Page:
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Education Opinion

Our Decisions & Actions Are Symbolic

By LeaderTalk Contributor — October 10, 2011 2 min read
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(Cross-posted at Change Agency)

As someone with a background in the visual arts and art education, I know that there are so many important reasons for keeping the arts in our schools. Today I came across a list created and posted by the National Art Education Association that I think addresses the key “lessons” that the arts teach our students: //www.arteducators.org/advocacy/10-lessons-the-arts-teach

I especially like #10:

“10. The arts’ position in the school curriculum symbolizes to the young what adults believe is important.”

As I read that reason I realized that the statement can be made about anything and everything we do in schools -- what courses or subjects we cut, which courses we add, which courses we require, which courses are electives, how we choose to integrate and support technology, and so on...

I believe that this serves as a reminder to all educators (teachers and administrators -- everyone...) that EVERY decision that we make about our instructional programs sends a message to our students about what we value and what we believe is most important.

Our decisions and actions on our campuses and within our districts serve as symbols to our students, their parents, and our communities. In my leadership positions I have always reminded my colleagues and the teachers I serve that our actions always speak louder than our words, and that our students are much more perceptive than we often assume.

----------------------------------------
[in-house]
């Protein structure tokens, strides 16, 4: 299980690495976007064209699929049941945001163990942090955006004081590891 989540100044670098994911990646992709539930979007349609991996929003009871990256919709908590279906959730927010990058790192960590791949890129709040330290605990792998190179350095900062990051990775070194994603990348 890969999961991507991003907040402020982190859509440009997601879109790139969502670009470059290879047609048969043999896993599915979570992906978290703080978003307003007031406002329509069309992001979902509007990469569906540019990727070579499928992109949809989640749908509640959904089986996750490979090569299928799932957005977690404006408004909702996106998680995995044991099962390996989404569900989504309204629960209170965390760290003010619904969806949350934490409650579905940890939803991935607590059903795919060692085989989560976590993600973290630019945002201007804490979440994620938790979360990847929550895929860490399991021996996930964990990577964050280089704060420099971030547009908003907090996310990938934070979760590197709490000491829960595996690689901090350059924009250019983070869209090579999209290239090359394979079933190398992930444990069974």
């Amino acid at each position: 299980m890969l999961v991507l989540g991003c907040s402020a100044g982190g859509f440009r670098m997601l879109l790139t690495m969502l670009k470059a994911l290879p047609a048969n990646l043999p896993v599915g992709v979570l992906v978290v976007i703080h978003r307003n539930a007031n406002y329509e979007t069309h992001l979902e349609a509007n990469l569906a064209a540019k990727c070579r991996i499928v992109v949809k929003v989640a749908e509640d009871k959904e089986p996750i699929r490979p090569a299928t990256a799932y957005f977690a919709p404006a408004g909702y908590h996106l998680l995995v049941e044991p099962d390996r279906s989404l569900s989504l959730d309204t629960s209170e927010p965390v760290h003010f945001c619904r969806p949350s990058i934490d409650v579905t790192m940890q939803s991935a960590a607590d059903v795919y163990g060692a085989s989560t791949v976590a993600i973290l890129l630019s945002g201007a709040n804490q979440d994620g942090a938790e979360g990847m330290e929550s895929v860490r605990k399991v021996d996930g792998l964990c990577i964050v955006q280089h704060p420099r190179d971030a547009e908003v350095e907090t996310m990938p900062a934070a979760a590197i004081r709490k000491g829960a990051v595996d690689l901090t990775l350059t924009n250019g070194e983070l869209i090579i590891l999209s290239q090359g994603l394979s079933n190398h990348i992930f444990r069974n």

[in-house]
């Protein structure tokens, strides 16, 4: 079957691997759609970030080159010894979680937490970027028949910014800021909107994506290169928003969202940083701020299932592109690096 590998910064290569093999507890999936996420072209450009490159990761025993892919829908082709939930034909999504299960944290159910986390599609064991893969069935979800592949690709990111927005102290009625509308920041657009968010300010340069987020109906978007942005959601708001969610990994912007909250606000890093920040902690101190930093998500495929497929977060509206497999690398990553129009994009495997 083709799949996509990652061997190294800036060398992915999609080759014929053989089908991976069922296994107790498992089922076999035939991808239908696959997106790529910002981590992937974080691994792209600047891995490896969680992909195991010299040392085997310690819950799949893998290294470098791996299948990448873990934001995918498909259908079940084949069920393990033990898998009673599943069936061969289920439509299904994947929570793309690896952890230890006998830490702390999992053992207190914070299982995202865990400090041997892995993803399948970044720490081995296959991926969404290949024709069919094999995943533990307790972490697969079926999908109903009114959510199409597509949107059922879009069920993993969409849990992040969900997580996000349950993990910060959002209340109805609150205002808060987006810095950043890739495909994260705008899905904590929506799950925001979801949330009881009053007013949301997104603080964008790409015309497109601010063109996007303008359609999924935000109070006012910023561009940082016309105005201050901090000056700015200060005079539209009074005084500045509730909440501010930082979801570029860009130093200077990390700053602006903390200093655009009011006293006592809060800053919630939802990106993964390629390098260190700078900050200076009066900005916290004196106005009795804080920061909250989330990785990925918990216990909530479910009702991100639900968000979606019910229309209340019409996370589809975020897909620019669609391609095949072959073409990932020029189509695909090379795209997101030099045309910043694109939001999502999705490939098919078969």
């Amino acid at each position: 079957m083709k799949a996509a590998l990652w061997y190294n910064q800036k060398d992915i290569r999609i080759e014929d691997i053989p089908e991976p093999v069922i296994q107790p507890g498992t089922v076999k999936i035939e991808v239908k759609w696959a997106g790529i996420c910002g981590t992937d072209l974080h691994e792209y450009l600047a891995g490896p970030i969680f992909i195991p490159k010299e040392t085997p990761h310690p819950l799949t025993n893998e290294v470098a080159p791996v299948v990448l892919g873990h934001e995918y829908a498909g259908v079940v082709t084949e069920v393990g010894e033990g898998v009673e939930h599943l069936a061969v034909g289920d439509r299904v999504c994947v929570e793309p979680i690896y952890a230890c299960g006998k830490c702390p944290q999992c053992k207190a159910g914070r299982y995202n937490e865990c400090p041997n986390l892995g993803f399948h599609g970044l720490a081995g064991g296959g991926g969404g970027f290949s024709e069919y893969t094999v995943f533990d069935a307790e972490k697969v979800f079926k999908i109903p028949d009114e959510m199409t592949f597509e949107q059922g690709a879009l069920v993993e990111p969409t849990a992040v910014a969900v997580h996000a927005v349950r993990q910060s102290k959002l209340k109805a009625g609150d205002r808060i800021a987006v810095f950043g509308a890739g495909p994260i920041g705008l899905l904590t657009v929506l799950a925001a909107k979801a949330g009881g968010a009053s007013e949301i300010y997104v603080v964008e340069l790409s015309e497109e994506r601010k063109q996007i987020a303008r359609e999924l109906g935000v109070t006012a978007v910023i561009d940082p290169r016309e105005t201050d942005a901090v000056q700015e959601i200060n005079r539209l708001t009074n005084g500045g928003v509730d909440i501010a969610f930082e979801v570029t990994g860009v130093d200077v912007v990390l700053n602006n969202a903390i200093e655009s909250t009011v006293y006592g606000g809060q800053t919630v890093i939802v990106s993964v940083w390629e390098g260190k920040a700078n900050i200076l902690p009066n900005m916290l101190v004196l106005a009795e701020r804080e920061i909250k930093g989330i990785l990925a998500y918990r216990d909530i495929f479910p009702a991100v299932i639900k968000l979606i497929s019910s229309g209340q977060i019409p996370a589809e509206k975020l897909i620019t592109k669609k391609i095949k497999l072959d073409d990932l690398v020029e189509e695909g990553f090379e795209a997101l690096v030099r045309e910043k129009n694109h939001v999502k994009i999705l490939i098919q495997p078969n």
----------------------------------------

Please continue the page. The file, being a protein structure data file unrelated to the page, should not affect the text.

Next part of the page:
We must always be reflective on this point and ask ourselves if what we are doing and saying are in alignment with what we truly believe is most important and most valuable in the educational process and experiences of our learners.

This also applies to those who serve in leadership or professional development positions... Our decisions and actions are symbolic for our colleagues, teachers, and other staff members as well as for our students.

With that in mind...

What messages does your school or your classroom send to your students, their parents, and the community as a whole? What do your decisions and actions symbolize?

Please share your thoughts in the comments.

P.S. The list of 10 Lessons the Arts Teach provides strong support for why we need the arts in schools. While #10 on the list did lead me to other thoughts, I do recommend reading the original list as a reminder about why the arts are an important component to a well-rounded education for all students. :-)

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Stephanie Sandifer
Blog: Change Agency
Author of Wikis for School Leaders

The opinions expressed in LeaderTalk are strictly those of the author(s) and do not reflect the opinions or endorsement of Editorial Projects in Education, or any of its publications.